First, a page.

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"News Items"- Mass. Petitions to abolish slave-hunting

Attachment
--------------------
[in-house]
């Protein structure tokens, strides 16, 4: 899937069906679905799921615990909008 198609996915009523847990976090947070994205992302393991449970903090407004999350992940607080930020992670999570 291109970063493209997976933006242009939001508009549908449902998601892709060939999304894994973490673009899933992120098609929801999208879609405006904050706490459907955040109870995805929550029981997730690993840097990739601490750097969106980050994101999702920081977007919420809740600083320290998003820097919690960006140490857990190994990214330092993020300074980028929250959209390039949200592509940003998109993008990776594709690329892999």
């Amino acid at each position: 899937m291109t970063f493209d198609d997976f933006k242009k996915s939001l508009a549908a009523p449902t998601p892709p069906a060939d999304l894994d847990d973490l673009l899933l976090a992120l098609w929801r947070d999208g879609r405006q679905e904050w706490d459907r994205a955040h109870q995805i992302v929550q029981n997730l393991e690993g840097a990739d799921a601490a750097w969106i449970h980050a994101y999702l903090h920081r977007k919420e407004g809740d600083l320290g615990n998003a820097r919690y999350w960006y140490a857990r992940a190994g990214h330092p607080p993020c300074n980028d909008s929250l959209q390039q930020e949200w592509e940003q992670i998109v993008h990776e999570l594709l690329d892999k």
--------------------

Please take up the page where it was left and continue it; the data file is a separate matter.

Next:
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One consequence of the Fugitive Slave Act of 1850 was that every state now had to assist with the recapture of fugitive slaves. The act mandated the appointment of a number of new fugitive slave commissioners whose job was to track down and apprehend former slaves. Their information came from former owners, but the act's provisions did not require corroborating information. Any African-American, free or slave, could be taken on the word of a slaveowner. A number of former or freed slaves lived in Massachusetts and they feared for their freedom. Slave hunters searched for slaves in northern cities, often ignoring the civil rights of free African-Americans. This increased antislavery sentiment among the citizens of these northern states. Massachusetts, which had abolished slavery in its Constitution of 1782 (enforced by judicial decree in 1783), had long objected to slavery. Antislavery sentiment led it to stridently oppose any extension of slavery and it was in the forefront of opposition to the Fugitive Slave Act. When the act was passed it agreed reluctantly to follow the law but popular sentiment remained strong. Through the 1850s and into 1860, petition drives in towns throughout the commonwealth pressed the legislature to effectively close down part of the Fugitive Slave system by forbidding fugitive slave commissioners or their designated deputies from operating in the state.


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